iris - at“ 1 mm‘nt‘A : toward extinction or toward...

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Unformatted text preview: at“ 1 mm‘nt‘A : toward extinction or toward salvation from that fate, we Masufl Ibuse inescapably face an “unknOWable future. The fundamental condition of life, then, is that we are assailed by overwhelming fear yet, at the same time, beckoned by the necesstty to rebuild ll hope, however difficult, in defiance of that fear. These are the "‘- basic issues that underlie the short stories presented in this i“ h l . ‘ l1 am 0 ogy translated by David L. Swam “Ta, The Crazy Iris SHORTLY after Hiroshima was bombed, I was at a friend's house in the outskirts of Fukuyama looking at an iris which had flow— ered out of season. It grew alone and its blossoms were purple. This was in the middle of August, some days after the Impe— rial Rescript of Surrender. Most of the irises were clustered at one end of the pond and already displayed their long, ton— sured, bright green pistils. But this belated plant grew somewhat apart from the others; out of its sharp leaves, which rose from the water, emerged a delicate stem and at the end of this, the 1,; _ ' twisted, purple blossoms. When first I caught sight of it from E ’ the window of my friend’s house, I thought it was a piece of fit” colored tissue paper floating on the pond . . . . S MU a (5 .\/\k ?m”’ { qg S ' It is a hundred miles from Fukuyama to Hiroshima. At about :1; l ll l noon on the day Hiroshima was bombed, I went for a walk ,i through Fukuyama. Several of the shops were advertising bar— ll gain sales. On display was a motley collection of antique house- hold articles at absurdly low prices: chests of drawers, desks, mirror-stands, a ping-pong table, tableware, an antler, a bear- skin. Outside the shutters of one shop were hung dozens of large mats with a sign, “These mats for sale. Thirty sen each." A huge Imari—ware flowerpot, tightly planted with palm— bamboos, bore the notice, “These palm-bamboos for sale. Price including pot: Eighty sen." A small organ was selling 16 KENZABURE) OE THE CRAZY IRIS 17 men—var as 2.1, <:. . i__:. .ké A“; > for five yen. A vase with a red plant was ten sen; three bamboo clothes—poles came to fifteen sen; a history ofjapan in fourteen volumes was fourteen yen. uHey, Masu, what are you up to?” I heard a voice behind me. “You weren’t going to pass without stopping to see me!” It was the proprietor of the Yasuhara Pharmacy standing at the entrance of his shop in a white cotton shirt, hammer in hand. Mr. Yasuhara and I came from the same village, some seven miles outside Fukuyama, and we had been brought up together as children. He had moved to this town some twenty years before and now ran a large, well-stocked pharmacy. We stood chatting in front of the shop. “I'm having my last look at it all,” I said. “I don’t suppose there’ll be much left after the bombers have been here. You’ve seen those handbills the Americans dropped, haven’t you? I suppose you'll be leaving here?" “Yes, now that they’ve issued the evacuation order, I’ll be clearing out as soon as I can get things into shape. But you know, Masu, they can’t expect me to do it all in a few minutes.” Mr. Yasuhara turned towards his shop and continued nailing a wooden board to the door. According to the evacuation order, all householders were to board up their windows and doors against the effects of blast. “I know we aren't supposed to grumble,” said Mr. Yasuhara, “but I wish they’d tell us how we’re meant to put up these wretched boards. I’ll not get anywhere at this rate. There’s not a single workman left in town and when I went to the iron- monger just now, there wasn’t a nail in the shop. I’ve had to pull the nails out of my own floorboards and make do.” The complaints poured forth monotonously as he hammered away at his door. From inside the shop a clock struck twelve. Turning to me, Mr. Yasuhara said, “Did you know you had a fishhook in your hat, Masu?” He reached out and removed the book, which must have been there since I went fishing some 18 MASUJI Iausa days before. “Well, I shan’t keep you from your hammering any longer,” I said. “I don’t suppose there’s all that much time for us to get out of here." Next I called at the Kobayashi Inn, oppositerthe station, which I had known for over thirty years. During my student days I had always stayed there while traveling between Tokyo and my parents’ home in the country, and since then I had made it my headquarters whenever I visited Fukuyama. In the courtyard behind the inn was an old plum tree and at its roots an Imbe—ware water jar. I remembered this jar standing in the same place ever since my school days. It was a dark clay jar about four feet high and glazed a vermilion in color; on one side, six lines intersected each other in a pattern of naughts—and— crosses. It was some time now since I had first asked the landlady to sell me the jar, but she had refused on the grounds that she might need it should the water-supply ever be cut off. There was something very attractive about this jar, but it wasn’t until the landlady’s refusal that I realized how much I had always wanted it. On my next visit to Fukuyama I again made an offer. This time the landlady declined, saying that the jar had been there ever since her father's day. When I mentiond the matter again some months later, she said she could not part with the jar as it was so beautiful in the rain. Since then I had frequently tried to buy it, though never with any real hope of success. But now that we were all to be evacuated, perhaps she would finally part with the jar, which still stood in its place under the plum tree in the courtyard. “That water jar of yours," I said to the landlady. “What about letting me take it to my village for safekeeping? I know where I can hire a cart for the day, so it will be quite easy for me to move it." “I never heard that we had to evacuate our water jars," said THE CRAZY 11115 19 raft-""‘nr—‘fi — "fir" iv, in What about all your medical equipment?” the landlady. “You don’t really suppose they’re going to bomb those, do you?” Then with an air of finality she added, “The only thing that’s being evacuated from my inn is people.” There was a great crowd at the inn, all waiting for lunch, and the landlady and her assistants were rushing to and fro trying to accommodate them. The rooms upstairs were packed with people and even the annex was crowded. From snatches of conversation, I gathered that the trains bound for Hiroshima on the Tokyo—Hiroshima line were being stopped at the next station and the passengers were being advised to get off at Fukuyama. “Even the railway people don’t know what’s hold- ing the trains up," I heard the landlord tell one of his customers. Two men in civilian uniforms were sitting next to the en- trance of the dining room complaining about the increasing inefliciency of the State Railways. “They’ve got no right to push us around like this!” I heard one of them tell his com- panion. "I went up to the stationmaster himself and said, ‘It’s your duty to inform us why the Hiroshima trains are being held up.’ And all he could say was, ‘I don’t know, sir, I don’t know.’ ‘No doubt it’s your aim in life to reduce your pas— sengers to a state of nervous prostration,’ I said to him.” “You’re quite right," said the other man. “They’re a perfect disgrace, these State Railways." I left the Kobayashi Inn and called at the nearby Hirai Dental Clinic, whose director had been a classmate of mine at middle school. Walking through the crowded waiting room, I found him in his consulting chamber. He was leaning forward with his elbow on a table and his chin resting in his hand. “Well, well, Masu,” he said as he saw me, “so they've finally ordered us to clear out. It’s going to be quite a job for us here at the clinic, I can tell you." He threw an unhappy glance around the room. “And what do you suppose will happen to this old town of ours?” “Oh, I expect the bombers will make a thorough job of it! 20 MASUJI IBUSE “Yes indeed, what about it . . .P" said the director vaguely. At the other end of the consulting chamber a couple of order- lies were silently attending to some patients. The director appeared to take no interest in them. just a few days before, his only son, who had volunteered as a junior pilot, had been killed, and this news seemed to have taken all life out of him. I felt that if the air raid siren were to sound this very moment, he would not take shelter but continue to stand there leaning on the table. After my visit to the clinic, I left Fukuyama on foot, taking the road along the river. As I approached the bottom of the railway bridge, I noticed an emplacement with an anti—aircraft gun surrounded by sandbags. There was not a soldier in sight. The gunbarrel was pointing west towards Hiroshima. I sat down near the deserted emplacement and opened my lunch box, and as I ate, I gazed at the sky around about. I had the feel- ing that at any moment an enemy plane would appear over the high hills. But no plane came. Had it not been for those hills, I might have seen the remains of the mushroom cloud over Hiroshima. The inhabitants of Mihara, about seventy miles from Hiroshima, clearly saw the cloud welling up in the blue sky; and the students in the Etajima Military Academy (at about the same distance from the city), who were doing their daily gymnastics, were hurled to the ground at the moment of the bombing. All the academy windows facing Hiroshima were shattered. In fact I did not hear of the destruction of Hiroshima until about thirty or forty hours after the event. We in our village first learned what had happened indirectly from one of the victims who had fled to the neighboring village. He reported that some strange weapon had been exploded and that from one moment to another the city of Hiroshima had ceased to exist. The victim's name was Kobayashi. He had formerly THE CRAZY [ms 21 "32' 1953:"? w a ‘WJ—wwvl‘ “h...— ._4_.,_. been the principal of our own village school but had been promoted some years before to the post of director of one of the primary schools in Hiroshima. I knew him from my school days, when he had been in the class ahead of me. He had been a reserved, modest boy. I remember how I had once caught the braid of my school uniform on a nail and he had got it off for me without tearing it. Rumors of Kobayashi's fate soon reached the village. We heard that on the day Hiroshima was bombed, he was giving lessons at the school. After class he went to his study, but just then there was an air raid warning and he took shelter under his desk. Some minutes later the all—clear siren sounded. Koba— yashi stood up. As it was very hot, he took off his coat and went over to the window. He was just removing his shirt when there was a tremendous flash in the sky and he felt the heat going right through his skin. There was a swishing sound and the earth trembled slightly. “The secret weapon!” he thought. He threw on his coat and ran out through the back gate. An empty truck stood directly outside the school, and without thinking, Kobayashi scrambled into the back. An old man hurried out of the house opposite and climbed into the driver’s seat. The truck drove off. Kobayashi had no idea where they were going. He lay silently in the back and before long he fainted. When he came to, he found that they had arrived at some town he did not recognize. He was aware of a peculiar pain throughout his body. Some— thing told him that he was going to die. Whatever happened, he must make his way back to his home village and his family! He managed to get a ride on a truck to Fukuyama and from there an army car took him home. He returned covered with blood. He immediately visited Dr. Tawa, the village doctor, but the latter had no idea how to treat him. Two days after Hiroshima’s destruction, Fukuyama was raided at night. I heard the planes coming over in endless droves. 22 MASUJI IBUSE Later I climbed the hill behind the village and, standing next to a big rock called the Devil's Mortar, watched the glow of the burning town. As Fukuyama was hidden by other hills, I could not see the conflagration directly, but the whole side of one hill was bright with the reflection of the flames. At one place, a huge pillar of fire reared itself over the hill crests. The castle tower must be alight. In a rift between the hills I could see that two large groups of houses outside the town had caught fire. The burning houses made small pinpricks of light across the dark wide plain. “What can those lights be over there?” I heard someone say. “They look like the flames the fishermen use at night." Quite a few Villagers had come up to watch the burning town. Most of them were silent, and in the dark I could not make out who they were. “What on earth can those lights be?” the same voice repeated. But no one answered. After a time, someone shouted from below, “Hey, is anyone up there from the Western Neighborhood Association?" There was no reply. Again the person below shouted, "Hey, up there! All the men from the Western Association are to as— semble at once. We're going to Fukuyama to rescue the vic— tims. Come on l" A few people, who had been squatting by a pine tree, stood up without a word and began scrambling down the hill. As they ran, they looked up nervously now and again at an Amer— ican plane directly overhead. Its light moved back and forth between our village and Fukuyama; finally it disappeared in the distant black sky. I wondered if the plane had been in the line of fire of the anti-aircraft gun where I had eaten my box lunch; the gun seemed to have been silent all evening. Finally the pillar of fire disappeared from sight and the pin- pricks of light also vanished. I walked slowly down the hill. There had been something uncanny about this raid, which I THE CRAZY IRis 2.3 had stood watching in silence without knowing what was really happening. At the time I had thought that there must be at least two hundred enemy planes, but it turned out that there had been only sixty. Yet about seventy per cent of the town had burned down; an incendiary bomb had entered the castle tower which, after blazing for several hours, had collapsed. What would the next target be? This was a favorite subject for discussion in our village. By now almost all the cities and big towns on the Inland Sea had been raided. Hiroshima had been destroyed and before that Okayama; Imabari, some distance from the sea, had also been pulverized. Okayama, like Fuku- yama, was bathed in incendiary bombs; Imabari and Amagasaki were attacked with high explosives. I remember how during the raid on Amagasaki we could feel the whole earth trembling, even though the town was at a considerable distance from our village. Perhaps because my house was next to a high stone wall, my wife and I were particularly aware of the tremors. We were listening at the time to an eyewitness account of the bombing on the radio and the combination of this direct de- scription with the repeated tremors was quite nerve—racking. As it happened, there were no more large—scale raids in our area. A Week after the attack on Fukuyama, we heard on the radio of our surrender. That day the stomach trouble from which I had been suffering intermittently became acute, and I decided to visit Dr. Tawa in the neighboring village. I found him in a state of great agitation. It appeared that he was having an endless series of calls these days; no sooner had he returned from one round of visits than he would find a new list of pa— tients requiring his immediate attention. All the young men in the area had been enrolled as volunteers and shortly before the attack on Hiroshima had been sent to the city to help in the evacuation. After the atom bomb attack the survivors had made their way back to their villages, most of them horribly burnt or maimed. Even those who were superficially unscathed 24. MASUJI IBUSE complained of peculiar pains throughout their bodies. "It’s a funny thing,” Dr. Tawa told me. “They can’t even tell me exactly where the pain is. All they can say is that it hurts terribly. I can’t find anything specifically wrong with them. It must be some new type of illness we don’t know anything about and I’m afraid medicine isn’t going to do them any good." As there was yet no medical term for this illness, Dr. Tawa provisionally referred to it as “the volunteers’ illness" or “the illness with the peculiar pain.” Compared to this illness, of course, my stomach trouble counted for very little in his eyes. Most of the victims of “the volunteers’ illness" who were going to die did so within two weeks. The local paper recom— mended cauterization with the moxa as a cure. This treatment was used by almost everyone in our region who had been ex- posed to the atom bomb; some people even used it after con- tact with the victims, believing the illness to be infectious. I do not know how effective the moxa was, but I heard people swear that it had saved their lives. Many young men from my own village died that day at Hiroshima. Among them was the son of Mr. Yasuhara, the pharmacist, who had recently started school at Hiroshima. He was killed instantaneously. It was just at the time of the raid that I had stood chatting with his father outside the pharmacy and it occurred to me that at the very moment Mr. Yasuhara removed the fish hook from my hat, his son must have dropped dead. There did not seem to be anything particularly ill—omened in the words, “Did you know you had a fish hook in your hat?" I wondered what Mr. Yasuhara would feel should he ever re- member them. Two days later I went to Fukuyama to see the ruins of the castle tower. I had often read impressive descriptions of burnt towers in historical romances and I was curious to see one in reality. Yet when I reached the site of the castle, nothing re- THE CRAZY IRIS 25 mained of the great tower but anonymous heaps of earth and tiles. A few people were digging about in the debris with shovels of pieces of wood, searching for the nails that had supported the ancient gargoyles. Some of the nails had been laid out by the side of the road. They were as big as fire tongs. Parts of the castle wall were still standing. The huge stones were covered with marks of burning and had turned to a dark clay color. I could feel a warm wind blowing up from the bottom of the wall. I walked slowly down the hill to the town itself, which was almost completely burned. I visited the remains of the Koba— yashi Inn opposite the gutted station. On the door was an eVacuation notice giving the landlady’s new address. The plum tree in the courtyard had Vanished without a trace. The [tube— ware water jar still stood there, but was cracked in two right down the middle. It had kept its lovely vermilion color. I sat down on a charred stone and wrote a card to the landlady: “Dear Madam, I hasten to inform you of a lamentable state of affairs. 1 am writing this card sitting on a charred stone in the burnt ruins of your inn. The water jar which we discussed the other day is broken clean in two. May I now take it to my house for safekeeping? If you prefer, I shall buy it from you for the sum I mentioned. In any case, I am sure you will not want to leave it as it is. I hope you will seriously consider my request and find time to send me a reply as soon as possible. May I take advantage of this note to express my sympathy in your loss? Yours sincerely . . . ." I intended to post the card on returning to my village, but suddenly changed my mind and threw it away. I was afraid the landlady might think it was written in fun. The water jar remained where it was for some time. When I went fishing in the beginning of October, I again visited the ruins of the inn and saw the jar still standing there in two pieces. But when I passed through Fukuyama later that month on my 26 MASUJI Inuss : . i l a . z I way to Iwakuni, I found that it had been pounded into frag— ments, together with the fallen bricks and debris. On the train to Iwakuni, I thought about the jar and kept on composing different cards I might send the landlady: “Dear Madam, The image of that bygone water jar haunts me in— cessantly. How transient, alas, the beauty of this world! Yours I! sincerely . . . . As the train rattled on, I felt more and more exasperated with the landlady. Why couldn’t she at least have let me have the jar for safekeeping, even if she didn’t want to sell it? My annoyance was aggravated by the fact that I had to stand all the way to Iwakuni, as the train was packed. Passing through Hiroshima, I tried to get a glimpse of the ruins, but could see nothing for the crowds that blocked the train windows. It was not until ten months later that I visited the city. I remember how impressed I was then to find that of all the trees in Hiro— shima, the palms alone, though charred and twisted, had with- stood the tremendous temperature of a year before and were now putting forth buds. With the surrender, not only did my stomach trouble con— tinue to get worse but I began to suffer from insomnia. On the evening of the day I had visited the castle tower, a member of our Village Committee brought a notice to my house: “You will proceed to the school playground at Kannabe to receive your share of reserve stores. You will assemble at 5 am. tomorrow at the residence of the head of your Neighborhood Association. If you have a truck, Wagon, or any other form of conveyance, you will bring it to the place of assembly. At least one member must report from each household.” I went to bed almost at once for fear of being late the follow— ing morning. But try as I might, sleep would not come. Indeed, I did not sleep a wink that night, and with bleary eyes and a dull head appeared at the designated spot at five o'clock the next morning. In front of the house a few early arrivals were THE CRAZY IRIS 27 already kindling a fire and discussing the type of reserve stores which our village was likely to receive. The Army had stored vast supplies in our district, evidently in the expectation of a prolonged war. They had used almost every conceivable storing place: textile factories which had been forced to close down owing to lack of raw materials, breweries which had suspended operations following the Law Regulating Civilian Enterprises, granaries, soybean ware- houses, saké breweries, farms, and even school buildings. Here they had brought a mass of miscellaneous material whose possible value to the Army was often hard to fathom. In our village school, they had stored a sewing machine in one classroom and huge rolls of paper in another; they had then locked and sealed the doors. In the meadow by the river they had piled rolls of paper in an immense pyramid and covered it with a waterproof tent. Another tent nearby sheltered a wheel- barrow. All private warehouses and storerooms in the area had been requisitioned. In our village the Army had used them for storing jars of wine; they had heaped the jars up to the ceilings, locked the doors and affixed the Army seals. Kannabe had apparently been the center of the Army’s storing operations and, according to tumor, the reason that the Americans had destroyed Fukuyarna so thoroughly was that they had mis— taken it for this nearby town. Our village had only been able to assemble four wagons. At about six o'clock we set out for Kannabe, taking turns in pull— ing them. All the villages and hamlets in the three rural dis- tricts of our area had been ordered to collect supplies from Kannabe and the narrow country road was packed solidly with wagons, horse carts, wheelbarrows and people. No effort had been made to regulate the traffic. Frequently we would meet groups coming in the opposite direction from Kannabe. Since it was impossible for the wagons and carts to pass each other, we had to lift them above our heads. The shouting and confu— 28 MASUJI IBUSE i..- vu-nm up... i sion at these moments had to be heard and seen to be believed. Our group reached the school playground at eight o’clock in the morning, but was forced to wait there until five o’clock in the afternoon before receiving further instructions. After standing for some time in the broiling sun, I went and sat under a tree in the corner of the playground near the school building. In the playground were stacked enormous piles of paper rolls, and sheets of paper the size of carpets. I do not know exactly what was in the schoolhouse, but judging from the loads car— ried out by people who had gone inside to help themselves, the principal articles were clothing, farm tools, old magazines, and camouflage nets. The clothing consisted of blue shirts for soldiers and overcoats for officers. The blue shirts were in bundles about three to four feet high, loosely tied together with cord. The shirts seemed to be the most popular booty for the peo- ple who went into the schoolhouse to pilfer supplies. As they staggered out with their huge loads, other people standing near the entrance would snatch a couple of shirts from the top of the bundle. The man carrying the shirts couldn’t do much about this without dropping his entire bundle. Shouting abuse, he would push his way slowly through the crowd. Then some— one else would grab a few more shirts from him and while he was looking to see who it was, still another man would snatch a handful. In the end, the original thief would be left with only two or three shirts. No one did anything to prevent the pilfering. There were three men outside the school building Wearing the armbands of auxiliary Kempei military police, but they seemed quite at a loss as to whether or not they should interfere. They ob— viously did not know how much power, if any, they retained, now that Japan had surrendered. They have to pretend not to see anything, I thought to myself. At that moment one of the police went up to a man who had stolen a single shirt and THE CRAZY IRIS 29 “Mm. . _..,... a-..“ snatched it from him. He made the man show him his papers and wrote something in a notebook. “What do you blasted Keinpei think you’re doing?” someone shouted from the crowd. “Still trying to throw your weight around?” A few others took up the cry: “Pretty stuck-up, aren’t you?” “Remember, you’ve had your day now!” just then there was a sudden agitation among the crowd and lots of people ran and hid behind the wagons. I looked up. The sky was full of what seemed to be sparkling gray missiles flying about in all directions. For a moment I too felt panic; then I realized that they Were just scraps of burning paper being blown about in the wind. It turned out that the employees of the Dis— trict Office were burning part of the archives and were throw- ing them out of the window. Conditioned as we all were by the fear of air raids, they had appeared to us like some terrible new weapon. After we had waited for nine hours in the school playground, our group was ordered to proceed to the square in front of the main saké breWery of the town. Here again we waited. As I was sleepy, I sat down on one of the wagons and dozed off. When I awoke, it was already dark. We had eaten our box- lunches hours before. Hungry and exhausted, we waited in silence outside the sake brewery. We had become accustomed to this sort of treatment during the war and it occurred to me that it was to become part of our lives in peacetime as well. Midnight had passed when we were moved to still another waiting place, and by this time I was too tired to take in much that was happening. I remember that we all gathered by a wagon beside the road, joining groups from several other villages. One group loaded hundreds of sheets of paper on to horse carts and then set off silently into the night. After waiting another two hours, we were instructed to load 30 MASUJI IBUSE one of our wagons with two paper rolls and the other with printing paper, blue shirts, uncut material for Army uniforms, and shovels. Then at last we Were told to return home. Dawn was breaking as We entered the village before ours and, dizzy with exhaustion, I had fallen out of the ranks. A group from a distant mountain village passed as I stood by the side of the road. I noticed that all their carts were loaded with printing ink. “What on earth do they expect us to do with this stuff?” one of the men said, looking in my direction with a weary smile. Next day we were summoned to the village hall for the dis- tribution of reserve stores. The tinned food, clothing, and shovels were equitably divided; the printing paper was also shared out—so many sheets per family. The paper rolls, how— ever, presented some difficulty. After lengthy discussion, it was decided to divide one of the rolls, a job that was entrusted to the village carpenter. Instead of unrolling the paper and meas- uring off a number of equal lengths with a ruler, the man took a cleaver and hacked away at the full roll. The pieces of paper that emerged were mangled and of different sizes, those coming from the center of the roll being, of course, much smaller. The Village Committee then called for a scale and distributed the paper by weight. The disposal of the second roll was left for future decision. As soon as I knew of the surrender, I decided to return to Tokyo. It was about a week after the raid on Fukuyama that I visited my friend Mr. Masahiko Kiuchi, who had been evac— uated from Tokyo at the same time as myself, to discuss plans. He was living with his wife in a small annex next to her parents’ house on the outskirts of Fukuyama. Here I spent the night. From the second floor one could look out to the sea in the south and to the mountains in the west. Directly below the window was a pond. In the evening I played chess with my friend but soon became tired and went to bed, falling asleep instantly without my usual insomnia. THE CRAZY IRIS 31 I awoke at early dawn, got up and opened the window. It was then that I saw a strange sight in the pond. I hurriedly fetched the bed lamp and, extending the flex to the window, pointed it in the direction of the water. I took one look and turned out the light. I closed the window. What I had seen floating on the surface was a human body. The iris were clus— tered at one end of the pond and a few yards away was some- thing that looked like a piece of purple tissue paper. The body was floating on its back, one cheek almost touching the purple object. I could not wait for the others to wake up and ran down- stairs shouting for Mr. Kiuchi. “Don’t tell me you’re awake already, Masu,” I heard his wife's sleepy voice coming from their bedroom. “I’ll be right up,” said Mr. Kiuchi. I returned to my room and waited. A few minutes later he joined me in his pajamas, seeming half asleep. “I'm sorry I had to wake you,” I said, “but there’s something terrible floating on the pond down there." Kiuchi walked towards the window and then suddenly stopped. “No, I’d rather not see,” he said. “There’s no point in my looking . . . . Has someone drowned?" . “Yes. You'll have to notify the police right away. I think it’s a woman. I saw it ust now when I was opening the window.” “All right. I'll go next door and phone for the police.” He ran downstairs and almost at once his wife came up. "How awful I” she said. “Who can it be?” “I don’t know. I don’t want to look again. It wasn’t there yesterday afternoon. It must have come to the surface after dark." “In that case, whoever it was, drowned a week ago. They say it takes a week for the body to start floating.” A week, I thought—so she must have been drowned the day Fukuyama was raided. 32 MASH]! Iausa I was washing my face when my friend returned. “They’ll be along right away,” he said. “Hey, Masahiko, are you sure it wasn’t here yesterday?” We heard the voice of Mrs. Kiuchi's father from down below by the pond. My friend went up to the window but did not look out. “Yes, Father, I’m quite sure," he shouted. “Someone would have seen it. . . . I don’t know how you can bear to stand there staring at it,” he added. “Did you know there is an iris in bloom?” the old man’s voice came up. “It’s amazing! Think of an iris blooming at this time of year! Here, have a look!” But Mr. Kiuchi still would not peer out of the window. After breakfast a police officer and a detective arrived. They took down a detailed statement from us and then ex- amined the scene of the drowning, neither Kiuchi nor I ac- companying them. When they returned to the house, they told us they had found a woman’s sandal nearby. Perhaps, they said, the victim had been terrified by the air raid and in a fit of hys- teria run headlong from the town. Overcome by emotion, she may have leaped into the pond. Their examination of the body had revealed a burn on the cheek, which obviously lent credence to this theory. The girl was about twenty years old and was wearing an old nightgown tied with a red sash. After the police had left, Mrs. Kiuchi heated a bath for me in the main house. As soon as I lay in the hot water, I fell asleep and it was afternoon before I awoke. Mr. Kiuchi had come in and was shaking me by the shoulders. “Well, Masu, you can look at the pond now, if you like. The ambulance came for the body while you were asleep." “Was it a murder or a suicide?” I asked. “I gather she was a half-crazy girl. Her parents had sent her to Hiroshima to work in a factory and she was there when the atom bomb exploded. She got back to Fukuyama the day it was bombed. This second raid seems to have been too much THE CRAZY IRIS 33 I” for her. She went clean of? her rocker Returning to my room, we both looked out of the window. The pond was a rectangle about a hundred yards across, with water flowing in from a stream at one end and pouring out into a small gully. At the mouth of the gully was clustered the main group of irises; a few feet away grew the angular leaves from whose recess emerged the twisted stem with its belated, Purple flowers. The petals looked hard and crinkly. No wonder I had mistaken them for tissue paper. “Do you think that iris was frightened into bloom?” I said. “It’s extraordinary," said Kiuchi. “I’ve never heard of an iris flowering this late. It must have gone crazy!” Suddenly it came back to me. It may have been something I had once heard, or perhaps part of a story I had read. This iris it was that now brought the incident to my mind. A young man——a writer I think he was—had lodgings in a house near Tokyo and from his window he could look out on a pond like this one. In a corner of the pond grew 2 cluster of iris in full bloom. Not far away stood a miserable hovel in which lived a young cabinetmaker and his younger sister. The girl was unmarried. She went away to work as a maid for some family and returned pregnant. One morning, when the writer happened to look out of his window, he saw the girl floating face upwards on the pond near where the iris grew. She was wearing a beautiful kimono whose sleeves hovered on the surface of the water like the fins of a goldfish. When the cabinetmaker found his sister, he knelt down by the pond and stretched out his hand to her body. He took one of her arms and gently placed it over her swollen stomach; then he took her other arm and placed it on her stomach in the same way, so that one hand lay ceremoniously over the other and the wide sleeves covered her body. After this, he hurried away. When I told Mr. Kiuchi this incident, he turned to me and 34 MASUJI IBUSE said, “There's all the difference in the world, you know, between the iris in your story and the flower down there in the pond. They belong to completely different periods. The iris blooming in this pond is crazy and belongs to a crazy age I” translated by Ivan Morris NOTE Dr. Morris’s translation of "The Crazy Iris” was published some years ago and is reproduced here with minor changes. (Ed) THE CRAZY IRIS 35 ...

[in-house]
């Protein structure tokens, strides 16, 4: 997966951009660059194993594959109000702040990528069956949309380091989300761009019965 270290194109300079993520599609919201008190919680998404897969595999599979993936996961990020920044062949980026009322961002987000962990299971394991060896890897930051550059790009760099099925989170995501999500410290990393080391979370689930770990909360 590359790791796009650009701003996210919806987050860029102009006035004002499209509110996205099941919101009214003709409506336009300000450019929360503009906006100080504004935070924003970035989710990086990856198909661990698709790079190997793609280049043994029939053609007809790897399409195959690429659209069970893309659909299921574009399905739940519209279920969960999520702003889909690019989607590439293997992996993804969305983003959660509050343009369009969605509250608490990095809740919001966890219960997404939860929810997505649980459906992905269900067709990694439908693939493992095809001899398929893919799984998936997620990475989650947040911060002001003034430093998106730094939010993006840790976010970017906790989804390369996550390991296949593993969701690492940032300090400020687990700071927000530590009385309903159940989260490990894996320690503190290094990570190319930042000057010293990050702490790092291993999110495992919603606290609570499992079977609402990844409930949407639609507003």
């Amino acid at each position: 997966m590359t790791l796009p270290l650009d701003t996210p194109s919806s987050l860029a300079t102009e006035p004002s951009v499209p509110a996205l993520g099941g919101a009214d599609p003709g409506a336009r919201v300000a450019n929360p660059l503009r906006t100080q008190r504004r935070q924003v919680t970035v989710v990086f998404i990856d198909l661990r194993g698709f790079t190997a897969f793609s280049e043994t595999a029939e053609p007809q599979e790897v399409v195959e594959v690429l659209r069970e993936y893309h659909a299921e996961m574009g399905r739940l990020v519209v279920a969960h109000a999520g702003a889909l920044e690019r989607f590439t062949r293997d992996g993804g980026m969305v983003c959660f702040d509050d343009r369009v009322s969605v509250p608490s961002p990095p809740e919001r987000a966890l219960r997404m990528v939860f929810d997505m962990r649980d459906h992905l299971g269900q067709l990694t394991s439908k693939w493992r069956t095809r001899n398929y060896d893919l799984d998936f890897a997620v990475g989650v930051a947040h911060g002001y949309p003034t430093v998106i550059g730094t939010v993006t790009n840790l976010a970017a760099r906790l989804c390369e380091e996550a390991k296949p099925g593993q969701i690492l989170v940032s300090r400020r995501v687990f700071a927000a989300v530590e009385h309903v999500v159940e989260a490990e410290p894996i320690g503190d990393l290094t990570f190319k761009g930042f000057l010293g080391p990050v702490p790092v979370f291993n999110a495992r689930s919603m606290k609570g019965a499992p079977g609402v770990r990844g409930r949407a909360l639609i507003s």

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iris - at“ 1 mm‘nt‘A : toward extinction or toward...